The inability to consistently understand the decisions people make and what moves the markets is not a new phenomenon. “I can calculate the motion of heavenly bodies, but not the madness of people.” Isaac Newton (1643–1727).

    If that is the case, then what is the point? Maybe it is just time to give up?

    A psychologist named Martin Seligman, along with several colleagues, did some “shocking” experiments in the 1960’s that had some compelling results which suggest that maybe it is time to give up. Basically, he discovered that if you punished a dog for doing both good and bad things, then it would eventually “Learn to be Helpless” and just give up.

    Now if you are sitting there saying, “That does not apply to me. I am not a dog” then you are missing the point. We are talking about behavior and human behavior is oftentimes just as predictable as a dog’s, especially when we get confused, scared or emotional.

    Dr. Seligman’s experiments went on to show that if you view the situation as not personal and not permanent, then you can overcome learning to be helpless. In other words, we all experience setbacks but if we view them as temporary then we have a better shot at improving our situation down the road. So it looks like we may be different from the average dog because we can choose our frame of mind and that alone, can make a huge difference!

    Does it really work?

    Elite performers on Wall Street are excellent examples for us to observe because the markets are constantly putting them in their place and reminding them who is boss (just ask billionaire John Paulson about his fund’s performance last month) but what makes great traders, investors or even entrepreneurs like the late Steve Jobs (have you read his life story yet? if not you should) exceptional is that they are resilient in the face of adversity, fear and pain, and they choose to see a temporary setback where others would see a career defining failure.

  • Occupy Wall Street? Do you even understand Wall Street?

    Oct. 3, 2011 Comments

    Go ahead, Occupy Wall Street until your heart is content, but could you please be a little more specific on who or what you are angry at? The Sell-side? The Buy-side? Financial advisors? Retail traders? Mutual funds? The Sales traders? The Execution traders? The Market makers?  The flow traders? The Research analysts? The Quants? The High Frequency traders? The Administrative Assistants? The Human Resource departments? The IT departments? Prime Brokerage sales? The Risk Managers? I am confused.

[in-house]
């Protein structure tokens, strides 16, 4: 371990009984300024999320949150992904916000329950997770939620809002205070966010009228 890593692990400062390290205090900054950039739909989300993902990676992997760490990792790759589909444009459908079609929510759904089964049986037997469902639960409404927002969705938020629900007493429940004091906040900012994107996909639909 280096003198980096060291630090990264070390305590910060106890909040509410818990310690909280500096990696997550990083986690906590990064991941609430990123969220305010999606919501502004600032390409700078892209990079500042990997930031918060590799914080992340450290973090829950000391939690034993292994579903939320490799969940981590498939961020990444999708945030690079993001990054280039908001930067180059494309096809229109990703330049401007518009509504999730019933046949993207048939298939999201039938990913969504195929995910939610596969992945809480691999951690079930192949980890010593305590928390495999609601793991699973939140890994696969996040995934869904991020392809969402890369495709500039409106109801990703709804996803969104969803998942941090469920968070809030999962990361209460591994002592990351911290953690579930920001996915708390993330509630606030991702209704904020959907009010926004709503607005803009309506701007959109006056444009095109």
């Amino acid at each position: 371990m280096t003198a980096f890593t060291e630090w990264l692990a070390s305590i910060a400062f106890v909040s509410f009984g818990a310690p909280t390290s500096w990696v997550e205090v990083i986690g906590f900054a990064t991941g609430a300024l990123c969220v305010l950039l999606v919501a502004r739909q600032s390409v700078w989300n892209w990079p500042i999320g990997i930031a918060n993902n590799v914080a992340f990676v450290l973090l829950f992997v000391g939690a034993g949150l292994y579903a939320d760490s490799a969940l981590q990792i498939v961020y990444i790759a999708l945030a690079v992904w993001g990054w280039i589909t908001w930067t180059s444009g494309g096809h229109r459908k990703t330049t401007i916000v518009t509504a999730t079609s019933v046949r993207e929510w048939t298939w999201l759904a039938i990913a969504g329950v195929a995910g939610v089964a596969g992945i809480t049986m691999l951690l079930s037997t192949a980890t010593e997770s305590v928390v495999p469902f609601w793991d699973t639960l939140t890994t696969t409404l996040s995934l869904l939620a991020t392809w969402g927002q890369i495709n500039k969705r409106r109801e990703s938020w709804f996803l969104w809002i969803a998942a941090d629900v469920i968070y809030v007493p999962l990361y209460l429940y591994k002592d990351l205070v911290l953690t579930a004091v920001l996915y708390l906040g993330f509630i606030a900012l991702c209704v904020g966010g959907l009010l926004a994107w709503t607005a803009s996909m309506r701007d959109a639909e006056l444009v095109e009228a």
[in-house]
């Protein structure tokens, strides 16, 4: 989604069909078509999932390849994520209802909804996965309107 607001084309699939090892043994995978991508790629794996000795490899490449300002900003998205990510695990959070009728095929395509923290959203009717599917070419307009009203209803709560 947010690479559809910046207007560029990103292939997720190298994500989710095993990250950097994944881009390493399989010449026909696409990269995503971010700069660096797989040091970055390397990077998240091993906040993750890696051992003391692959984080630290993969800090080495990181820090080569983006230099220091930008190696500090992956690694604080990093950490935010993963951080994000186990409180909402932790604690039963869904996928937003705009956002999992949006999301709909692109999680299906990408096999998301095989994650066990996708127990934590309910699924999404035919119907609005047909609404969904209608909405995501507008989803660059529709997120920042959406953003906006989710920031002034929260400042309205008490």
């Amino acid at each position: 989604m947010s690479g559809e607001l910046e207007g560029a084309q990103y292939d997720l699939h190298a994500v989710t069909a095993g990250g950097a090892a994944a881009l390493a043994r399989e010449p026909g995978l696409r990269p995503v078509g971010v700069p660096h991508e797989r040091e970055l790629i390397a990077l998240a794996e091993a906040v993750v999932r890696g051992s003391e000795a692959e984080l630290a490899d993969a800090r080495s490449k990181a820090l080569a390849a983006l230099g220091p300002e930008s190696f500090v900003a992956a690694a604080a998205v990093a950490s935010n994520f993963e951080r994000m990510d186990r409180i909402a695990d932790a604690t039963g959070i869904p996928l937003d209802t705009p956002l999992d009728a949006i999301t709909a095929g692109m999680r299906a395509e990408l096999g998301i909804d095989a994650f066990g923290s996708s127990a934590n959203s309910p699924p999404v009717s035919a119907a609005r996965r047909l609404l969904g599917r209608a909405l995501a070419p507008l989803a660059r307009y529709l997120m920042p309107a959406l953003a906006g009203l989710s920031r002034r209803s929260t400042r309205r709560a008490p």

Do you even know the difference between sell-side and buy-side? Or is it everyone you are angry at and just taking the lazy short-cut and calling the whole group “Wall Street” because you have failed, on your own, to take the time to really understand the industry you are protesting?

    You do realize that is not much different then generalizing an entire population (and in this case, industry) because of the crimes or ethical miscues of a few.

    As your Occupation of Wall Street continues, you may want to grasp a few things. First, it is not going to change anything in the short term and probably not much in the long-term either.

    I hate to be the bearer of that news, but money makes the world go round and “Wall Street” is all about money. Second, the top traders, banks and hedge funds are still going to out earn and generate substantial profits from speculating on the disconnects in the prices of things generated from all the moving parts in the global economy and it has nothing to do with why you lost your house or job or can’t find a job. If anything the successful ones are helping you, your pensions funds, retirement savings and the economy in general. If Wall Street stops. The world stops. Period.

    As I said in previous posts, these people didn’t create the game, they are just playing it. The good part is that they are still going to pay their taxes, employ others and spend money so others will benefit from that on some level. More importantly, they will remain as beacons of success and reminders to us and future generations of what true capitalism means.

    Here is how I see it.

    I was raised in a home where a core value was to fight the good fight, regardless of the odds. I know many of you involved in the Occupy Wall Street events believe you are doing exactly that.